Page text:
DINGELL: No community is monolithic, so you have to remind people that Donald Trump wanted to ban Muslims. I was there when we went to the airport on a Muslim ban and how many people came.

I think -- and there are more issues than that. You know, a lot of young people -- we've got turn out young people.

We've got to get in the union halls. We've got to actually talk to the union hall members. Too many of them don't know exactly what Joe Biden has done.

But I'm also going to say to you Kasie Michigan is always a purple state. Everybody says it's a blue state because we won the ticket last time. I have been -- I'm not going to tell you how long I've been doing Michigan politics but it's a while, and we always are a purple state.

The weekend before the Al Gore-George Bush race, Al Gore ended up coming to Michigan and not Florida because the numbers were down. We won Michigan and you saw what happened in Florida.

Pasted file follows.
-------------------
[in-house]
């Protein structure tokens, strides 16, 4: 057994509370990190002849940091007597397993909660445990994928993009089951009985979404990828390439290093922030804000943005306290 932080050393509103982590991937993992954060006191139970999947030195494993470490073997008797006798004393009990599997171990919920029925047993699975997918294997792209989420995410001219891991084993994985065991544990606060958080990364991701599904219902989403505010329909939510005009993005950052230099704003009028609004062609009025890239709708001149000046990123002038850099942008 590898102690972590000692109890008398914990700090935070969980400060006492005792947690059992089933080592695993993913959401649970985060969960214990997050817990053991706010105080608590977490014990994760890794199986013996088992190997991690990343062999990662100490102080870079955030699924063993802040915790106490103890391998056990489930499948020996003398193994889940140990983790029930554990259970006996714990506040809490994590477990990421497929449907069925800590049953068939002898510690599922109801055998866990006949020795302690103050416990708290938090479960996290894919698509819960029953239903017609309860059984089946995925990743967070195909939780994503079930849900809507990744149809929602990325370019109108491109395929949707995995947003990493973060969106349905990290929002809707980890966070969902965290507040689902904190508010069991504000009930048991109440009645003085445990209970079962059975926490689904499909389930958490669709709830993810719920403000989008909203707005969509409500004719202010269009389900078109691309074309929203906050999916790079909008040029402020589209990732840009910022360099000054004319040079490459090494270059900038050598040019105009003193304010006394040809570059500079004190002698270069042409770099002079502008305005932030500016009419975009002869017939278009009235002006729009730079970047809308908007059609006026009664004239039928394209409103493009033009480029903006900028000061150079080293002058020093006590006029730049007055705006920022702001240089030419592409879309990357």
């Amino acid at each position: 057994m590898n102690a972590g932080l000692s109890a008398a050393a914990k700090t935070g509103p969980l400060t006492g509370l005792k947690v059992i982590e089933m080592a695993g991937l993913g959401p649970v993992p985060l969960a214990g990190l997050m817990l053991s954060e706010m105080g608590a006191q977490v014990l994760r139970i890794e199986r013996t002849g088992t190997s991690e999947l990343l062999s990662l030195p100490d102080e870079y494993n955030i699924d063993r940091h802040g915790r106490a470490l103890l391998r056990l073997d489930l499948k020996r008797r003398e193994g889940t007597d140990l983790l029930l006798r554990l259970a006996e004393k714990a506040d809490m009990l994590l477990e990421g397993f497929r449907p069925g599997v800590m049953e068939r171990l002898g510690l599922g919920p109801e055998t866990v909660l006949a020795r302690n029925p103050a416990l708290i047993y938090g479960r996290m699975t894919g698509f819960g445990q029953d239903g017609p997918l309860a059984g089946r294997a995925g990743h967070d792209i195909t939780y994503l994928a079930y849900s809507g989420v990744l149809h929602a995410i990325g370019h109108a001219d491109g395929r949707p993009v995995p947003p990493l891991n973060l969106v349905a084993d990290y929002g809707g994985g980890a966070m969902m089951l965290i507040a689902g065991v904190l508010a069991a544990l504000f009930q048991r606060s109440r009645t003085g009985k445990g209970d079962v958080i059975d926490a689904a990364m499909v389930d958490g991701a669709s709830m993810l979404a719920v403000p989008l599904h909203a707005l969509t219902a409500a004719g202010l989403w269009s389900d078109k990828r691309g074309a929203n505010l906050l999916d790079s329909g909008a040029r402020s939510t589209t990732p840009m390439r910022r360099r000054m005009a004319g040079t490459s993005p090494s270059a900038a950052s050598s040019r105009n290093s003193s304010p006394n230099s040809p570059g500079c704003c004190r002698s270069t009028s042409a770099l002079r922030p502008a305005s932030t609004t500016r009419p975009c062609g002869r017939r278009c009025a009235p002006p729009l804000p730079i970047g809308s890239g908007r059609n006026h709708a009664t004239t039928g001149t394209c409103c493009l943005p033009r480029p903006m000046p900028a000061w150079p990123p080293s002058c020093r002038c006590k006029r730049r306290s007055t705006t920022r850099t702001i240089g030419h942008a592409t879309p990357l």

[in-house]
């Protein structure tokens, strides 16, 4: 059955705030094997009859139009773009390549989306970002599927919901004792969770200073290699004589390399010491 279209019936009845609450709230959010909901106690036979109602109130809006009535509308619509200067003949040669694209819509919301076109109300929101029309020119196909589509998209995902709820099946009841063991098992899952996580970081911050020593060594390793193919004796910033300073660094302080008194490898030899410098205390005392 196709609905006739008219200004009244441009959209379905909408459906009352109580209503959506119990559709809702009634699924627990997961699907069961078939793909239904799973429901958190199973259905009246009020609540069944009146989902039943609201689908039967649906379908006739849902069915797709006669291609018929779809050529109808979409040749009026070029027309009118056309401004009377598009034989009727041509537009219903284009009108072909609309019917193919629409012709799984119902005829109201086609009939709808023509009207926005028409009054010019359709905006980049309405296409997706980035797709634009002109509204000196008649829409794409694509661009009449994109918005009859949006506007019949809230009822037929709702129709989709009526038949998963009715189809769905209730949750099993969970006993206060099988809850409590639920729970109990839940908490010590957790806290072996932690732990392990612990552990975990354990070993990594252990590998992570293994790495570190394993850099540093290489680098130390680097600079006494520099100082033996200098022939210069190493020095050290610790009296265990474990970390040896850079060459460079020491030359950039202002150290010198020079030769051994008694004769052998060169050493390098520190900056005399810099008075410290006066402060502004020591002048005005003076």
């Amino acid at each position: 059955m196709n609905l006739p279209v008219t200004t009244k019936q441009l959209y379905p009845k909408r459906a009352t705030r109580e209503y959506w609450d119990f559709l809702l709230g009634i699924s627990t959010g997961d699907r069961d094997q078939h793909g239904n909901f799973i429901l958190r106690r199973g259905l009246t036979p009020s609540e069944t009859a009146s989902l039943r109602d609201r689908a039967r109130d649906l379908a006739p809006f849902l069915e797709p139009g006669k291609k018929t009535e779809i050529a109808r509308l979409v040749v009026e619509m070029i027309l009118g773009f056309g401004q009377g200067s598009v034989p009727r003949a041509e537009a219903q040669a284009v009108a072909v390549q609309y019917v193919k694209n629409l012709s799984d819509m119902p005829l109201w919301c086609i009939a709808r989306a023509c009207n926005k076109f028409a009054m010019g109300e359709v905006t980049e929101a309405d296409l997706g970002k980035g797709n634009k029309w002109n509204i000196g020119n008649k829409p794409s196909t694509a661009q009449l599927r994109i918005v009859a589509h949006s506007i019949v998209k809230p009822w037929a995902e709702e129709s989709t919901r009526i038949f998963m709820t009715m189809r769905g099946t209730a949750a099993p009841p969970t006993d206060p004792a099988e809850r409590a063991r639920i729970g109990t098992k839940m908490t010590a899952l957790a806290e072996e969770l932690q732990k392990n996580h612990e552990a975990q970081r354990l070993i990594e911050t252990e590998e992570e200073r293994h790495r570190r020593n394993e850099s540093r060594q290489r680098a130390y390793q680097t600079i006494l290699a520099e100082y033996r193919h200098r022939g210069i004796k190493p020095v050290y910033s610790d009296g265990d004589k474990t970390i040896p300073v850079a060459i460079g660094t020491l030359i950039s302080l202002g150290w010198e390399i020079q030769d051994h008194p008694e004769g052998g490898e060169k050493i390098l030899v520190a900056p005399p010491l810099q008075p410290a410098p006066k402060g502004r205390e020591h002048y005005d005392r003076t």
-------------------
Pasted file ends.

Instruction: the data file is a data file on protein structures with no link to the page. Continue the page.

We've got a lot of work to do. We know we do.

HUNT: Congresswoman, you mentioned union workers. Shawn Fain, the president of the UAW -- they -- led the UAW to an endorsement of Biden. Fain has been attacked by Donald Trump. Let me show you a little bit of what Fain had to say about Trump and then I want to ask you about him because he's a real character -- watch.


SHAWN FAIN, PRESIDENT, UNITED AUTO WORKERS: I don't care what Donald Trump says about me. I don't care what he thinks about me. I care about facts and the facts are very clear for the large majority of Americans. The working-class people have been left behind by Trump's billionaire class, by the billionaire buddies, and the economy only works for the wealthy.


HUNT: So that's Shawn Fain, the leader of the union.

But the reality is honestly, a lot of Americans don't buy that it's Trump that is counter to the working class.

Do you -- do you feel that on the ground in Michigan? And why is it when it's President Biden that's out there on the union picket line that people seem to think Trump is more on their side than he is?

DINGELL: So, I think the endorsement by the UAW last week was very, very important. And Shawn Fain is doing a very good job of drawing the contrast between the two candidates.